Method of administration: Intrathecal, Intravenous, Intravascular
FDA approval date: December 31, 1985
Classification: Radiographic Contrast Agent
ISOVUE-M (lopamidol Injection) is indicated for intrathecal administration in adult neuroradiology including myelography (lumbar, thoracic, cervical, total columnar), and for contrast enhancement of computed tomographic (CECT) cisternography and ventriculography. ISOVUE-M 200 (lopamidol Injection) is indicated for thoraco-lumbar myelography in children over the age of two years.
Method of administration: Epidural, Perineural, Infiltration, Topical, Intramuscular, Intravenous
FDA approval date: September 24, 1996
Classification: Amide Local Anesthetic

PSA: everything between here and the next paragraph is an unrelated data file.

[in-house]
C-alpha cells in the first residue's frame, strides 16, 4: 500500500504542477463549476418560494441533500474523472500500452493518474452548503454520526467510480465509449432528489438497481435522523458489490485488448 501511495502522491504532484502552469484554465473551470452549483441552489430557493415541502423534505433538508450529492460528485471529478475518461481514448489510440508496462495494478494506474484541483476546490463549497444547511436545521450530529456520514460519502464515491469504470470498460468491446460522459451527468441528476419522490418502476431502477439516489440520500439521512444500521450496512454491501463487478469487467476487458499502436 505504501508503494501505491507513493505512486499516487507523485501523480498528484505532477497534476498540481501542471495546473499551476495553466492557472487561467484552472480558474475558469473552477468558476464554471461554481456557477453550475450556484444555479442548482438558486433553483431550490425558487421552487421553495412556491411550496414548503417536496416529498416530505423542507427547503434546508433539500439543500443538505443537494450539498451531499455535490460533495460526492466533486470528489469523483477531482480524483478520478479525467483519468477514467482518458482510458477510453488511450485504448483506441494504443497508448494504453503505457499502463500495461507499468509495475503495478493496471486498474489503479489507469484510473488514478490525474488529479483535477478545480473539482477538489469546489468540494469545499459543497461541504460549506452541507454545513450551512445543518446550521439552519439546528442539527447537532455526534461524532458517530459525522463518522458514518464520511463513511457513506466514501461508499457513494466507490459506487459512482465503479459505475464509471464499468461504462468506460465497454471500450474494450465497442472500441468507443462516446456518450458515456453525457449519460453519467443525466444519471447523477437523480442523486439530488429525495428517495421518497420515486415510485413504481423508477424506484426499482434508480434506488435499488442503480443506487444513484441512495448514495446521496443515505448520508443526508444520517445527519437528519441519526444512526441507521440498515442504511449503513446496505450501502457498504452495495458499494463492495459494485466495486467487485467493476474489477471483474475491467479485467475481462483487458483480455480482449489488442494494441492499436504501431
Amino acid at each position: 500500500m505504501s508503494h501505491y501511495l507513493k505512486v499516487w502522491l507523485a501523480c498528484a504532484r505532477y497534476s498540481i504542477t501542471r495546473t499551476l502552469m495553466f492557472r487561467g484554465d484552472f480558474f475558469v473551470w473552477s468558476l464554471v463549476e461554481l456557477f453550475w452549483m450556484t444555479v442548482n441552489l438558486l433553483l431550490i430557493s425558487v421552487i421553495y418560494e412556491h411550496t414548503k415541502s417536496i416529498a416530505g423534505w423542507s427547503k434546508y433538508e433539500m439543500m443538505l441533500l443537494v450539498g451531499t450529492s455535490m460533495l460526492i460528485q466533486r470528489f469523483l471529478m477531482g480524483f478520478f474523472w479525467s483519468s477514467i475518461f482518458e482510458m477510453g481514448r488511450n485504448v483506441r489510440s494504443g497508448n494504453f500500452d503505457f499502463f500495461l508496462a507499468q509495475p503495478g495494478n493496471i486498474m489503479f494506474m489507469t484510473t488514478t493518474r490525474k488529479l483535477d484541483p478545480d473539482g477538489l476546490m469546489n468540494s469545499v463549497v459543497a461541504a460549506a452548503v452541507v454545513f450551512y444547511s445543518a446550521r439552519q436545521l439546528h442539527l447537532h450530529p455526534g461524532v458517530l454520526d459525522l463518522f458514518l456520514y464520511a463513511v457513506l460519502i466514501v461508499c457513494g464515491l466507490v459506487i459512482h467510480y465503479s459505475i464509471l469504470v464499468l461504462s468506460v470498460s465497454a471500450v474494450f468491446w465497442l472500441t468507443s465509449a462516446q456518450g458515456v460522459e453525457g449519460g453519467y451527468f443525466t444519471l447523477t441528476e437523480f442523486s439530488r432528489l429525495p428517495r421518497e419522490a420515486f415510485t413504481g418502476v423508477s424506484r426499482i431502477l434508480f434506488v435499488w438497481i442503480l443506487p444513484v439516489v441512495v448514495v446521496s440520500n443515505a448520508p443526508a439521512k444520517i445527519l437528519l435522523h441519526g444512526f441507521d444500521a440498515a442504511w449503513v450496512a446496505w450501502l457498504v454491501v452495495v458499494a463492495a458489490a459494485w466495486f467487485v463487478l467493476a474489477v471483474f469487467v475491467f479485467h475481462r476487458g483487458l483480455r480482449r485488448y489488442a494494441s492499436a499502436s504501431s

Ropivacaine hydrochloride injection, USP is indicated for the production of local or regional anesthesia for surgery and for acute pain management. Surgical Anesthesia: epidural block for surgery including cesarean section; major nerve block; local infiltration Acute Pain Management: epidural continuous infusion or intermittent bolus, e.g., postoperative or labor; local infiltration. By intravenous or intramuscular injection when oral therapy is not feasible: 1. Endocrine Disorders Primary or secondary adrenocortical insufficiency (hydrocortisone or cortisone is the drug of choice; synthetic analogs may be used in conjunction with mineralocorticoids where applicable; in infancy, mineralocorticoid supplementation is of particular importance). Acute adrenocortical insufficiency (hydrocortisone or cortisone is the drug of choice; mineralocorticoid supplementation may be necessary, particularly when synthetic analogs are used). Preoperatively, and in the event of serious trauma or illness, in patients with known adrenal insufficiency or when adrenocortical reserve is doubtful. Shock unresponsive to conventional therapy if adrenocortical insufficiency exists or is suspected. Congenital adrenal hyperplasia Nonsuppurative thyroiditis Hypercalcemia associated with cancer 2. Rheumatic Disorders As adjunctive therapy for short-term administration (to tide the patient over an acute episode or exacerbation) in: Post-traumatic osteoarthritis Synovitis of osteoarthritis Rheumatoid arthritis, including juvenile rheumatoid arthritis (selected cases may require low-dose maintenance therapy). Acute and subacute bursitis Epicondylitis Acute nonspecific tenosynovitis Acute gouty arthritis Psoriatic arthritis Ankylosing spondylitis 3. Collagen Diseases During an exacerbation or as maintenance therapy in selected cases of: Systemic lupus erythematosus Acute rheumatic carditis 4. Dermatologic Diseases Pemphigus Severe erythema multiforme (Stevens-Johnson syndrome) Exfoliative dermatitis Bullous dermatitis herpetiformis Severe seborrheic dermatitis Severe psoriasis Mycosis fungoides 5. Allergic States Control of severe or incapacitating allergic conditions intractable to adequate trials of conventional treatment in: Bronchial asthma Contact dermatitis Atopic dermatitis Serum sickness Seasonal or perennial allergic rhinitis Drug hypersensitivity reactions Urticarial transfusion reactions Acute noninfectious laryngeal edema (epinephrine is the drug of first choice). 6. Ophthalmic Diseases Severe acute and chronic allergic and inflammatory processes involving the eye, such as: Herpes zoster ophthalmicus Iritis, iridocyclitis Chorioretinitis Diffuse posterior uveitis and choroiditis Optic neuritis Sympathetic ophthalmia Anterior segment inflammation Allergic conjunctivitis Keratitis Allergic corneal marginal ulcers 7. Gastrointestinal Diseases To tide the patient over a critical period of the disease in: Ulcerative colitis (systemic therapy) Regional enteritis (systemic therapy) 8. Respiratory Diseases Symptomatic sarcoidosis Berylliosis Fulminating or disseminated pulmonary tuberculosis when used concurrently with appropriate antituberculous chemotherapy. Loeffler’s syndrome not manageable by other means. Aspiration pneumonitis 9. Hematologic Disorders Acquired (autoimmune) hemolytic anemia. Idiopathic thrombocytopenic purpura in adults (IV only; IM administration is contraindicated). Secondary thrombocytopenia in adults Erythroblastopenia (RBC anemia) Congenital (erythroid) hypoplastic anemia 10. Neoplastic Diseases For palliative management of: Leukemias and lymphomas in adults Acute leukemia of childhood 11. Edematous States To induce diuresis or remission of proteinuria in the nephrotic syndrome, without uremia, of the idiopathic type or that due to lupus erythematosus. 12. Miscellaneous Tuberculous meningitis with subarachnoid block or impending block when used concurrently with appropriate antituberculous chemotherapy. Trichinosis with neurologic or myocardial involvement. 13. Diagnostic testing of adrenocortical hyperfunction. 14. Cerebral Edema associated with primary or metastatic brain tumor, craniotomy, or head injury. Use in cerebral edema is not a substitute for careful neurosurgical evaluation and definitive management such as neurosurgery or other specific therapy. For use as an first aid antiseptic pre-operative skin preperation.